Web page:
Thursday, January 31, 2013

Question of the week

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I usually give writing tips and advice. Today, however, I’d like your opinion on a polemical issue. I read “somewhere” that in today’s writing world, we as writers must be true to ourselves. The article said writers should fight conformity and avoid following the rules (the word used was confinement); a bit extreme if you ask me.
Furthermore, the article mentioned that “Writing is a zero-sum game; someone else’s gain is your loss.” I was somewhat perplexed when I read that we should not listen to the wisdom of other writers, whether found in a classroom, a writer’s group, a craft book, a writer’s magazine, or another blog.

What are your thoughts? Do you agree/disagree? I’d love to hear from you.

Thursday, January 24, 2013


2013 has brought some changes to my life. Change can be good if seen from a different perspective. That’s why I’ve decided that if I cannot change the cards that I’m dealt, then I should at least change my attitude. Only I have the power to do so.

Last night I was talking about life, death, and changes with a dear friend of mine. I pondered over his words and this is why I chose this Neruda poem. Our conversation is beautifully explained in this poem.

You start dying slowly By Pablo Neruda

You start dying slowly
if you do not travel,
if you do not read,
If you do not listen to the sounds of life,
If you do not appreciate yourself.

You start dying slowly
When you kill your self-esteem;
When you do not let others help you.

You start dying slowly
If you become a slave of your habits,
Walking everyday on the same paths…
If you do not change your routine,
If you do not wear different colours
Or you do not speak to those you don’t know.

You start dying slowly
If you avoid to feel passion
And their turbulent emotions;
Those which make your eyes glisten
And your heart beat fast.

You start dying slowly
If you do not change your life when you are not satisfied with your job, or with your love,
If you do not risk what is safe for the uncertain,
If you do not go after a dream,
If you do not allow yourself,
At least once in your lifetime,
To run away from sensible advice…

Have you gone through some changes lately? Do you identify with Neruda's words?

Thursday, January 17, 2013

Procrastinate no more

I bet this word is very familiar not just to writers but everyone in general. I imagine we’ve all been there at one point or another, especially when life gets in the way.

I read a column by Judy Christie, author and consultant, who writes inspirational fiction and nonfiction.
She says that she noticed bestselling authors had something in common. Despite differences in genre, style, voice, settings, or characters, they developed a writing habit.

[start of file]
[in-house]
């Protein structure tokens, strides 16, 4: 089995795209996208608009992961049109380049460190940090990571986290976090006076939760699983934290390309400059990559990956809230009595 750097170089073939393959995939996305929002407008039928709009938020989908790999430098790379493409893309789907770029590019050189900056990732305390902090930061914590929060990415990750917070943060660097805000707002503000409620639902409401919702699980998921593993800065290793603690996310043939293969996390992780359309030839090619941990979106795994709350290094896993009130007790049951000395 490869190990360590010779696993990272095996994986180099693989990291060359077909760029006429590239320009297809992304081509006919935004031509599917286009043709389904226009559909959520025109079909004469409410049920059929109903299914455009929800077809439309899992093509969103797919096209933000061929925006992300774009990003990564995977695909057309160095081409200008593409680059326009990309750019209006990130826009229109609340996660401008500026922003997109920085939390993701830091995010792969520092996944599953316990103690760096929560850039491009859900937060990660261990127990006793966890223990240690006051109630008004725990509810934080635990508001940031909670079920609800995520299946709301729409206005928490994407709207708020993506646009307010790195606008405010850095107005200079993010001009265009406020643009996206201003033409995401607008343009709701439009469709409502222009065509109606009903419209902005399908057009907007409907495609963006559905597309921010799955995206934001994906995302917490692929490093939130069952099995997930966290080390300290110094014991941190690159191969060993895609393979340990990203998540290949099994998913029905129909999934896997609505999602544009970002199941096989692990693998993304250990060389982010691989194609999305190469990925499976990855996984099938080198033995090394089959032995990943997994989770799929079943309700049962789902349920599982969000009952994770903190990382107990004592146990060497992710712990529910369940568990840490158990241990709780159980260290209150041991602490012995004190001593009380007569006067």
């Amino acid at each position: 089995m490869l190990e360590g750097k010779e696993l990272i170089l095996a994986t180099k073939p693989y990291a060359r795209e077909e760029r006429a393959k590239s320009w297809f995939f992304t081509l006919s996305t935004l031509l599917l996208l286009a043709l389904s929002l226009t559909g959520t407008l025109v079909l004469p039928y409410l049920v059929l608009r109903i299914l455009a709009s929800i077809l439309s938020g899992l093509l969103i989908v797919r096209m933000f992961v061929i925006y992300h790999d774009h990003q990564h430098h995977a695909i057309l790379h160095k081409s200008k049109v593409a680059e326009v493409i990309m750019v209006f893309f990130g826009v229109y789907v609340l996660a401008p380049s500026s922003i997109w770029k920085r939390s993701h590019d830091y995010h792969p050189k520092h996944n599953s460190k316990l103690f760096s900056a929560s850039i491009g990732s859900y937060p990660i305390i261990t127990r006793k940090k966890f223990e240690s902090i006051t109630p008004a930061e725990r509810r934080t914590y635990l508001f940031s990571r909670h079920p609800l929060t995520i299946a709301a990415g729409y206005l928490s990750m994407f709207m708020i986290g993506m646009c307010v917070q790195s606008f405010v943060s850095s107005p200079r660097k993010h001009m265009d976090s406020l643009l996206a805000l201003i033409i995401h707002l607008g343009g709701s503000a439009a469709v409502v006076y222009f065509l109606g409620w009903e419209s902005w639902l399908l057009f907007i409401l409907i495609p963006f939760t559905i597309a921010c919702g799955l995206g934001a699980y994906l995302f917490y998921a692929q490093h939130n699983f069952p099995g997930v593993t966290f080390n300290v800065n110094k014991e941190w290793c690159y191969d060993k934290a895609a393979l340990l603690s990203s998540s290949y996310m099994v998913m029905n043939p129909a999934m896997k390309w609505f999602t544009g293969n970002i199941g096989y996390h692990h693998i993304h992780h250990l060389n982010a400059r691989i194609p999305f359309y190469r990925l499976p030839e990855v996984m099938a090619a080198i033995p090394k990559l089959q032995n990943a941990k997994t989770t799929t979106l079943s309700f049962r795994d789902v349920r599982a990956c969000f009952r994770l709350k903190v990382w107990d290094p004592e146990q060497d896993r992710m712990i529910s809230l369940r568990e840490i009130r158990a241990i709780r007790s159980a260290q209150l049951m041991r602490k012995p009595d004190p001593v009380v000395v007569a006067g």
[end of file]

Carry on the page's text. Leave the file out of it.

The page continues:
A writing habit, that’s the secret! (It’s not really a secret, most writers know this). I hate to admit it, but I am a procrastinator. Hello. My name is Claudia and I’m a procrastinator.
Ms. Christie's experience, however, helped me rid of that sense of guilt I had. I am entitled to procrastinate as long as I don’t make it a habit.

This is what she had to say:
After years of procrastination and fear, that lesson helped me write my first novel and five since.

When I flounder as a writer, it’s because I’m inconsistent with my daily writing discipline. When I produce my best stories, I rely on that basic lesson from the masters – words on the page.
I’m almost embarrassed to admit that on my most rewarding and productive writing days, I use a kitchen timer, set for an hour at a time. I track how many hours I actually write — as opposed to time spent Tweeting, Facebooking or wandering around my friends’ blogs.

You’d think at age fifty-five I wouldn’t need such a trick, but, after all, it took me fifty years to write a novel.

Are you a procrastinator? Have you overcome this habit?

Thursday, January 10, 2013

Ten Quick Steps to Fix your Story

Over the weekend I got inspired to start a story I had concocted in my head a long time ago. It finally came to fruition.

Then last night, a fellow writer and dear friend of mine called me to share some news regarding a project. She also informed me that after a long hiatus she was ready to tackle her writing. And since I had started writing again, we agreed on giving each other feedback. Sometimes a little push is all you need to get motivated again.Based on our current editing process, I realized we need to apply what we learned in our writing workshops.

In general, the active voice is stronger because it is more direct and cuts down on the number of needed words.

Use simpler words—whether verbs, nouns or adjectives— replace a less familiar word with a more readily understandable one to avoid misunderstandings.


Sometimes nouns make sentences longer and weaker. For instance, “The passing of time was…” Why not say, “Time passed…”  


One way to make your writing clearer is to limit the use of long sentences.

At times, qualifiers will serve their purpose but overdoing it can weaken your writing. Excessive qualifiers add bulk without adding substance.


Parallelism is an important element of style because it builds clarity and power.
A story can become tiresome when a writer needlessly repeats a word or an idea.

Avoid such unnecessary phrases as "I believe," "I feel" and "in my opinion."

The masculine generic refers to the sole use of the pronoun “he” or “him” when referring to situations involving both genders. Opt for gender-neutral language, instead.


Vague language weakens your writing because it forces the reader to guess at what you mean instead of allowing the reader to concentrate fully on your ideas and style.
Do you usually apply these rules when writing? Do you sometimes need a reminder?